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Effective Team and Performance Management

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Effective Team and Performance Management


Mount Everest

Table of Contents

1.0 Problem and Context

2.0 Reflection

3.0 Alternative Courses of Action

4.0 Learning

5.0 Conclusion

6.0 References

Table of Figures

Figure 1 - Tuckman's Team Development Model

Figure 2 - Myers-Briggs Test Indicators

Figure 3 - Belbin's Team Roles

Figure 4 - Comcon Teams

Figure 5 - Team Effectiveness Model

1.0 Problem and Context

Originally, I started my experience in a different group but later moved into my present one. At the time of joining the group was already fully formed but luckily for me I knew many of the team members previously. This made the forming stage of Tuckman's Team Development Model. Knowing most team members helped us to avoid the awkward stage of not facing up to issues. (Agolf, 2001)

Tuckman's model helps me frame my experience.

Figure 1 - Tuckman's Team Development Model

At the beginning, I felt that everyone was going to play part in activities and no one was acting like a disruption. One of my team members was very quiet and I felt like he wouldn't play part but he ended up contributing like the rest.

Overall, all team members made a great contribution, all tasks were done well and everyone came every week and on time.

At the storming phase of my experience, I don't feel as there was much conflict over power. In fact, in my group the biggest power struggle was between the two leaders and not other team members. There were no cliques grouped and every team member had full say. At times of disagreement, the group decided to solve everything with group vote.

Forming was simple as the decision on how final decisions were to be made was made before. We decided on not following roles because the group worked better when everyone was free to make any suggestion.

At the last stage of my experience which was performing all team members were very clear on the purpose of each task. The team made suggestions and the leaders reached a decision from them. Tasks got delegated by the leaders to keep everyone involved and motivated.

2.0 Reflection

I joined the group that was formed already with two leaders. Therefore, I took up a team player role. The leadership was split because our team was full of extroverts and opinionated personalities and it was safer to have a split leadership so decisions made were debated by two dissimilar people.

When my team members and I took the Myers-Briggs Personality Indicator test, most of us were extroverts and two out of seven members were introverts. This is the reason for why there were no restricted roles. It was a smart move to not give out roles so everyone had a similar input and was given a voice for their opinion. I am an extrovert also, my MBPI test turned out as type ESFJ which is explained as an extrovert judging personality. (Briggs-Myers and Myers, 1995).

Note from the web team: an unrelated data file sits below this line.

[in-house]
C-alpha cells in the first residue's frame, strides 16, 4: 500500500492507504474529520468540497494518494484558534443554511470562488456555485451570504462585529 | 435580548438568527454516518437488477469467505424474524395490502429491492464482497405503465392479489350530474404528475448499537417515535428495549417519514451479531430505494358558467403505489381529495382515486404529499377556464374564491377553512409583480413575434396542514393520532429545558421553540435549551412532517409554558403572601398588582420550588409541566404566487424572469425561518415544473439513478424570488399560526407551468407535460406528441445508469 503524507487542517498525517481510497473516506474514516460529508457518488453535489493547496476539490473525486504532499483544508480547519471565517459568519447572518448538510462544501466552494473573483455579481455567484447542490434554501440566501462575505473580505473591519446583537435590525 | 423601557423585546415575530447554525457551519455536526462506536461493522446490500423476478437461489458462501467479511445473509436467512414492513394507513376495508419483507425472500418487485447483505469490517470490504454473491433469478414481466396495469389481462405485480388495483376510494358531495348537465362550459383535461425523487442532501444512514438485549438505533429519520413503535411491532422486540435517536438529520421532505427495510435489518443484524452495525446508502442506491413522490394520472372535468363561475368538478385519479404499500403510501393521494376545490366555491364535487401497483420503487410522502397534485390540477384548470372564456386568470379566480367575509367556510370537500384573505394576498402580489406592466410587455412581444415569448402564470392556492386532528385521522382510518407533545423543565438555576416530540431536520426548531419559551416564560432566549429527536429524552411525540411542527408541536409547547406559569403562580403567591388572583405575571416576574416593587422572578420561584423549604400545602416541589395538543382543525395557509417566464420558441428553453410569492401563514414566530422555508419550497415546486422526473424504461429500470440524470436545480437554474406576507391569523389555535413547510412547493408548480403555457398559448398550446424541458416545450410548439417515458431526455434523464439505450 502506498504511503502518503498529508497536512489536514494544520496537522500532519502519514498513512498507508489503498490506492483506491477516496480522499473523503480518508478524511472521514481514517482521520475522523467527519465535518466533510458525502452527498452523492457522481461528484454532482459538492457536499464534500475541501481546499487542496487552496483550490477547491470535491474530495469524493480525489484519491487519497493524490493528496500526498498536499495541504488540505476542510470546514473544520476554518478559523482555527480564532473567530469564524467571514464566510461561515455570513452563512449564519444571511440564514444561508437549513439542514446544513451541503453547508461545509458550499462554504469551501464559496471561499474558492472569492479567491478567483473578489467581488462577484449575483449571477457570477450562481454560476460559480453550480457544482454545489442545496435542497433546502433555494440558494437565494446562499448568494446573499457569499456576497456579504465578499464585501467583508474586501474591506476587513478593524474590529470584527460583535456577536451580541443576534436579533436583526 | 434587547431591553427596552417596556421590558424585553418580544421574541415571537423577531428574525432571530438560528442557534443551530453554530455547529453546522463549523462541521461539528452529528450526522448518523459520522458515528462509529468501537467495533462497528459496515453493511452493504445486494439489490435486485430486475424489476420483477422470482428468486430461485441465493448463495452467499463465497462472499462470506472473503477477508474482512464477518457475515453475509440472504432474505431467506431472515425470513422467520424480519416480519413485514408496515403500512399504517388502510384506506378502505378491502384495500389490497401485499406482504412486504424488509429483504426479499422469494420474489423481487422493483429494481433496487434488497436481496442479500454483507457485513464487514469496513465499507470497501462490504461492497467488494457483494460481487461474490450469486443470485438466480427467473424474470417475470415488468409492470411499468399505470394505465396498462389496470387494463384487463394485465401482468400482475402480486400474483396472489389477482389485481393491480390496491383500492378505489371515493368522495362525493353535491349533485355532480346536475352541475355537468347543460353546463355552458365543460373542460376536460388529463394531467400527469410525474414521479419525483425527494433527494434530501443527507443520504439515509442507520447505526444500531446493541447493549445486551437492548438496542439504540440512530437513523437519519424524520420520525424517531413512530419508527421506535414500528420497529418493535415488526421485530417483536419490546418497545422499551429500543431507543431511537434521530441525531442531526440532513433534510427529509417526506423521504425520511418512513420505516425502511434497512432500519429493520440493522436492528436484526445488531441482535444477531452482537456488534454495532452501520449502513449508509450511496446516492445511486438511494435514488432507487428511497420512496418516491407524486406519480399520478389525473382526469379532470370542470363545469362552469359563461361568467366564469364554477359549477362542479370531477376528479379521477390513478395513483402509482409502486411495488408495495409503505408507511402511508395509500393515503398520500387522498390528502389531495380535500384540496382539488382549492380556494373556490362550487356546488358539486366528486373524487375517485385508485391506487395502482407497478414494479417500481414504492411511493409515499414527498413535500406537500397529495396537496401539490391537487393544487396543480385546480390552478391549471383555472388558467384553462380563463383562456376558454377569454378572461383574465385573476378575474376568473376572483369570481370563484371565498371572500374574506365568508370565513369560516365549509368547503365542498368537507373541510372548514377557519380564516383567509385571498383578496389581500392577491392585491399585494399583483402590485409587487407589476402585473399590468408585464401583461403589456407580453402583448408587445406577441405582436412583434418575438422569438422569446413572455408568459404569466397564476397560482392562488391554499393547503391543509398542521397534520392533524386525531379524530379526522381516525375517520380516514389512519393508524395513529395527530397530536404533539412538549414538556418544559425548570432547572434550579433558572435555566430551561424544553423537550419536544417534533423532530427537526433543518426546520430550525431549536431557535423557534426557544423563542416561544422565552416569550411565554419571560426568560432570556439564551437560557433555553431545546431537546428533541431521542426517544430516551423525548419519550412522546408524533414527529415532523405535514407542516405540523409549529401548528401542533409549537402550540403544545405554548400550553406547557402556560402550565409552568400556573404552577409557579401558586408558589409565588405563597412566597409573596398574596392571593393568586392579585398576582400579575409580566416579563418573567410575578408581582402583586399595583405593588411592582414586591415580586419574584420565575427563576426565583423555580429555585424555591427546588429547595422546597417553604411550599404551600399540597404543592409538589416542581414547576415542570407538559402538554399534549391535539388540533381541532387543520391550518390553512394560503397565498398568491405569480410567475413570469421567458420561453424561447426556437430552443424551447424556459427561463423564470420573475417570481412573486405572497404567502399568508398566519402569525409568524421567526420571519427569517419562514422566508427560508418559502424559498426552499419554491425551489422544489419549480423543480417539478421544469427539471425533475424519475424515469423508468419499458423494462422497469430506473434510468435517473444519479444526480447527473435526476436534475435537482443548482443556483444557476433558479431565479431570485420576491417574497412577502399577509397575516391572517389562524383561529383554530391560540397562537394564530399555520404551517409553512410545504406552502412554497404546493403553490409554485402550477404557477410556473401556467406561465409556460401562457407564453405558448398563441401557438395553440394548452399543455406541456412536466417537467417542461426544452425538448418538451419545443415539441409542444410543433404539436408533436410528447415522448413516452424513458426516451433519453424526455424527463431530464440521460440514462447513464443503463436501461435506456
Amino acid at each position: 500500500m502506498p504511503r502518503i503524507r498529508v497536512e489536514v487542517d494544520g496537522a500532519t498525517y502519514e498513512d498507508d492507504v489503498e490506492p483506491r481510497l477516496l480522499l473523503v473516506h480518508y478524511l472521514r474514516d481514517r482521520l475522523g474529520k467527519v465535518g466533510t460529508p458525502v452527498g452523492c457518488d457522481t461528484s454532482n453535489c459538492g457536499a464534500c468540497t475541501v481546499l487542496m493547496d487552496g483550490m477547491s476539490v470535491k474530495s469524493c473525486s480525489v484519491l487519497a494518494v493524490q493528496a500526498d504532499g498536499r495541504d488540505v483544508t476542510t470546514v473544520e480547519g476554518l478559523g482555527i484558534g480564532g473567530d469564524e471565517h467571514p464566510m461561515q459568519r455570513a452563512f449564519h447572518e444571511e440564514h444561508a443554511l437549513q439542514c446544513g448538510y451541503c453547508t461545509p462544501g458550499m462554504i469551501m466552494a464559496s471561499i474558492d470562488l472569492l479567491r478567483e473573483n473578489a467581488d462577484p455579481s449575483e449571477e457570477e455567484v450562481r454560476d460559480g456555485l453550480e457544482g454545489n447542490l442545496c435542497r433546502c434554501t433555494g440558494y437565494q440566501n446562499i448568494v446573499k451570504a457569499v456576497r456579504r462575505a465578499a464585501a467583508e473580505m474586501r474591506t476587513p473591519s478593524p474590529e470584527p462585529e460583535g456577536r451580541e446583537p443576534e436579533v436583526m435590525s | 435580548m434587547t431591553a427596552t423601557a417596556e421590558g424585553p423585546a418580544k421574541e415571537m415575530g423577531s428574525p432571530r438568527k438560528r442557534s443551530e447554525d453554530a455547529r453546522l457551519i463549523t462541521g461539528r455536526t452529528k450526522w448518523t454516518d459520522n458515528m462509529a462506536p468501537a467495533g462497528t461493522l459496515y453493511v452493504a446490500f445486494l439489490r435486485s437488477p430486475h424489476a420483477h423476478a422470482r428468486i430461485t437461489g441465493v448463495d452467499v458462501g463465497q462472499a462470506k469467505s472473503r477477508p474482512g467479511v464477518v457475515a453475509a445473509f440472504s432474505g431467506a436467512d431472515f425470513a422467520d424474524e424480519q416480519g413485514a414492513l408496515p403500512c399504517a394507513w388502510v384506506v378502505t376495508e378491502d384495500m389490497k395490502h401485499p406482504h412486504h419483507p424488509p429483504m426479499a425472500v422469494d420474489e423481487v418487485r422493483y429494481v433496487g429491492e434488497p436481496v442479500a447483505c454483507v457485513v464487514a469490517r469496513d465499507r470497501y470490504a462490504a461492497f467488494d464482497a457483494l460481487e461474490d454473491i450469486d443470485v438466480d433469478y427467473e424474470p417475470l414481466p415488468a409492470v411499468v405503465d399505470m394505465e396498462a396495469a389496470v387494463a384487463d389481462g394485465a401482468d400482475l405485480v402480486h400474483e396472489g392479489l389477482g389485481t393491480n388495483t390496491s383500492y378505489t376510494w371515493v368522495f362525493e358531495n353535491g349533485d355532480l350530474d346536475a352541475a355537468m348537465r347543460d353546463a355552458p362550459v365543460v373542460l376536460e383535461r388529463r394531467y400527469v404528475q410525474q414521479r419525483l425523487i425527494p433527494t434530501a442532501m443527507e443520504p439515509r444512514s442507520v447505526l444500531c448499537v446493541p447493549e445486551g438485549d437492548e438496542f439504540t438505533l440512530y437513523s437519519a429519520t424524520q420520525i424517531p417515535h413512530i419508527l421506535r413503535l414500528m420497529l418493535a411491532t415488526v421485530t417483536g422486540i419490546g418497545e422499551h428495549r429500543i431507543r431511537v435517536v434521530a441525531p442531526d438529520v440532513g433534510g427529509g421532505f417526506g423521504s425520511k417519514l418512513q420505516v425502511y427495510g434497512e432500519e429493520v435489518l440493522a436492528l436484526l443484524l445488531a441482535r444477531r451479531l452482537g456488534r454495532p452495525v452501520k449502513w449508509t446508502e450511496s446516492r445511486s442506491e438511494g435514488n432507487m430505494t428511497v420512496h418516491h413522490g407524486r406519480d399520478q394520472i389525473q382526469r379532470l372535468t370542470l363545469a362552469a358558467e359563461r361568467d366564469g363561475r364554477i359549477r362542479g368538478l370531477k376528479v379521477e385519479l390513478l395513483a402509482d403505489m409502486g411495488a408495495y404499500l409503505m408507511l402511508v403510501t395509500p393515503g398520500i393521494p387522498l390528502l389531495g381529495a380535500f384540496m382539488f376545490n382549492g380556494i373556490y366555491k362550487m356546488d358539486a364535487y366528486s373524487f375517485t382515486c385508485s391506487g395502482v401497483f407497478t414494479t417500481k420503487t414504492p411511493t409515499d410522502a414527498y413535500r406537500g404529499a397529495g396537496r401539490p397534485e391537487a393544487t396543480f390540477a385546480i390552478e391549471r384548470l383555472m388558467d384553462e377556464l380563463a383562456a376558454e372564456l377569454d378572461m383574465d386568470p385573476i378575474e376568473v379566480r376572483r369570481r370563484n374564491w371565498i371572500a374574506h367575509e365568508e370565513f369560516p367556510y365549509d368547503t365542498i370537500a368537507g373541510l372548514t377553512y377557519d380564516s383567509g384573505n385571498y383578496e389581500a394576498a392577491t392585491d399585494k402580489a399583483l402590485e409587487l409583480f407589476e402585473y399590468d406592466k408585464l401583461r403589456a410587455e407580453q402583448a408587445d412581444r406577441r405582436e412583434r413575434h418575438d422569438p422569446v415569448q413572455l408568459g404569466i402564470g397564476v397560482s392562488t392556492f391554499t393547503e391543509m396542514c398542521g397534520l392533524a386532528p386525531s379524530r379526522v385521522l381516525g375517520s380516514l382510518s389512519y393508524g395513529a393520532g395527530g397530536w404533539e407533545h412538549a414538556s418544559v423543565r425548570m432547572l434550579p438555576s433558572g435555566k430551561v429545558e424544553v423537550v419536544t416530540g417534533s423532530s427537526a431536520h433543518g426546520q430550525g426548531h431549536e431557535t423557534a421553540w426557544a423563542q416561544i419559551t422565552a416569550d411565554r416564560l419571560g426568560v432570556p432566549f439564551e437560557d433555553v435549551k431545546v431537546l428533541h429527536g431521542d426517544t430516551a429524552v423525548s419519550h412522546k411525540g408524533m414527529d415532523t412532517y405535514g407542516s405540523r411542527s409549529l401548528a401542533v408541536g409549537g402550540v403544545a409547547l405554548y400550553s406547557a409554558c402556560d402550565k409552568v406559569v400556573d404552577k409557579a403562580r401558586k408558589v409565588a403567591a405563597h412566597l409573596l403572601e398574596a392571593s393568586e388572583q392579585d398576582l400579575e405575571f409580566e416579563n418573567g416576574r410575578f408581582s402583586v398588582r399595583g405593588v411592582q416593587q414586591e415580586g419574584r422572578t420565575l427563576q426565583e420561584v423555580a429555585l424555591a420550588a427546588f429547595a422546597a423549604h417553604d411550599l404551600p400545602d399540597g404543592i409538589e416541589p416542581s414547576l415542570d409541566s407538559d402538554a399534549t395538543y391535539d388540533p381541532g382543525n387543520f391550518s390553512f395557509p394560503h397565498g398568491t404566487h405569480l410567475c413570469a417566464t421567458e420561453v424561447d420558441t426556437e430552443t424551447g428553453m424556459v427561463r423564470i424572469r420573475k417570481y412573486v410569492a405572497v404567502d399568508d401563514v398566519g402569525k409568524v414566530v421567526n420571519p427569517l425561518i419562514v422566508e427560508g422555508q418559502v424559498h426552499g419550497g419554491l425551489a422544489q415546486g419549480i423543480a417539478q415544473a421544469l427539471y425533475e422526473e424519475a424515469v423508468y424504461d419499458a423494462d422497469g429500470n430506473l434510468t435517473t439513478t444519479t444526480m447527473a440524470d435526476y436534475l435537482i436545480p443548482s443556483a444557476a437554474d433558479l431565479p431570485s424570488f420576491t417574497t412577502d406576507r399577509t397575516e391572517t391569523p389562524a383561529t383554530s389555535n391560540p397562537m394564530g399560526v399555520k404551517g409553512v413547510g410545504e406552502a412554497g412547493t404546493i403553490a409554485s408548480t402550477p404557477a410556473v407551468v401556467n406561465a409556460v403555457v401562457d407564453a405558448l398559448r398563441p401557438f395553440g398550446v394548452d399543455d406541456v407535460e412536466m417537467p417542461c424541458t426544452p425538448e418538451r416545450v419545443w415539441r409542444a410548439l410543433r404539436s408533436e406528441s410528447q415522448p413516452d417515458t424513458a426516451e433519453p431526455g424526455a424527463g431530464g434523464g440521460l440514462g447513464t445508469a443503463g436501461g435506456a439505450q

Below is a grid of MBPI indicators:

Figure 2 - Myers-Briggs Test Indicators

It is hardly surprising that most of my team members are extroverts as it is well known that most of the Western World is indeed that.

My team members when asked thought I was a very sociable and enthusiastic person which is backed by Belbin's test where I fitted in as a Resource Investigator. A resource investigator is a creative person who brings ideas from outside the team and is highly sociable (Belbin, 2010). Belbin stressed the importance of having a role that is suited to personality and the need of having key roles fitted in a team. According to Belbin, every good team should have a chairman, strong plant and team players (Buchanan and Huczynski, 2004). I believe that our two leaders fell into a chairman and a shaper which is the cause of a rare disagreement, both roles feel the need to be right. The team also had a plant, resource investigators and team workers.

This is a table that explains team roles according to Belbin (Belbin's Roles, n.d.)

Figure 3 - Belbin's Team Roles

This is also supported by another behavioural questionnaire that says I am a person who tries to avoid conflict as much as possible which is why I choose to cooperate. It also explained that I am not overly competitive but do not like to accommodate people who I don't believe to be correct. I believe that it's most important for all team members to know how to compromise and not allow one or two strong personalities take over having to accommodate their ideas (Deutsch et al, 2006).

I believe that Kilman's test can be used to understand you better and therefore become a better team player as well as learn smart ways of avoiding bad conflict.

From the beginning, I was a confident team member and other members who were not as confident at participating came out of their shell as Tuckman's model assumed during norming.

I feel that my team didn't function like Likert's Linking Pin Concept even though it's a very common structure used with a strong hierarchy. My team worked in a very democratic way with no hierarchy as such and all team members felt as important as the leaders (Hirokawa and Poole, 1996).

Thinking back to the way the team was structured, it fits into the Comcon team structure as pictured below:

Figure 4 - Comcon teams

This structure has a leader but at the same time all members interact equally and all channels work.



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